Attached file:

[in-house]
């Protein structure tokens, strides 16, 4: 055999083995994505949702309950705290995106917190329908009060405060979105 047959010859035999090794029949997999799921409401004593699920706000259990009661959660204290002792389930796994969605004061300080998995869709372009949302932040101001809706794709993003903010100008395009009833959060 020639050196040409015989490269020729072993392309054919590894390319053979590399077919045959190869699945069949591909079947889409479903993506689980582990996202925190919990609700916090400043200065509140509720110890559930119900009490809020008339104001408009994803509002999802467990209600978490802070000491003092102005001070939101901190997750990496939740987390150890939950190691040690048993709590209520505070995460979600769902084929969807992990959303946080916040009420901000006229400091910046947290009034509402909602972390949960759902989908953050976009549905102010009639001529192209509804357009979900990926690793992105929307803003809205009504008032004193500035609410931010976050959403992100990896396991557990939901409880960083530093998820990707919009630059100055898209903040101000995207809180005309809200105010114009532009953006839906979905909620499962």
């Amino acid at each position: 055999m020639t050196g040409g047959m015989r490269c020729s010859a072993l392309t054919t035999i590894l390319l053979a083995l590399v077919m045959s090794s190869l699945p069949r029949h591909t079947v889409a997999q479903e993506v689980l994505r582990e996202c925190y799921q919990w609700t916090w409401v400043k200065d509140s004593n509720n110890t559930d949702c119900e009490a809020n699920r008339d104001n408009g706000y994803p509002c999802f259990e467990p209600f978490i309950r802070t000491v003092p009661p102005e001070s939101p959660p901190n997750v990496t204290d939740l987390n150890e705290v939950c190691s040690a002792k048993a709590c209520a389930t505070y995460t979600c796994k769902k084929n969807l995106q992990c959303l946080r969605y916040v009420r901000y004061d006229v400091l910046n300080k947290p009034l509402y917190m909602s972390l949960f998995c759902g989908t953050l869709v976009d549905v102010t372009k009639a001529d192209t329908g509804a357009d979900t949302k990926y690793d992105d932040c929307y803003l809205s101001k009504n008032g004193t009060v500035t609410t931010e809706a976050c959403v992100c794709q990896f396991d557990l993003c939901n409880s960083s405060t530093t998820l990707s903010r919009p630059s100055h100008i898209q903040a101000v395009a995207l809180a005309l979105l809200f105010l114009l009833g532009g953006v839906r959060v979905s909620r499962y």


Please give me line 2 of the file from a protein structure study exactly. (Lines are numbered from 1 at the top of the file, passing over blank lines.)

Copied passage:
């Protein structure tokens, strides 16, 4: 055999083995994505949702309950705290995106917190329908009060405060979105 047959010859035999090794029949997999799921409401004593699920706000259990009661959660204290002792389930796994969605004061300080998995869709372009949302932040101001809706794709993003903010100008395009009833959060 020639050196040409015989490269020729072993392309054919590894390319053979590399077919045959190869699945069949591909079947889409479903993506689980582990996202925190919990609700916090400043200065509140509720110890559930119900009490809020008339104001408009994803509002999802467990209600978490802070000491003092102005001070939101901190997750990496939740987390150890939950190691040690048993709590209520505070995460979600769902084929969807992990959303946080916040009420901000006229400091910046947290009034509402909602972390949960759902989908953050976009549905102010009639001529192209509804357009979900990926690793992105929307803003809205009504008032004193500035609410931010976050959403992100990896396991557990939901409880960083530093998820990707919009630059100055898209903040101000995207809180005309809200105010114009532009953006839906979905909620499962």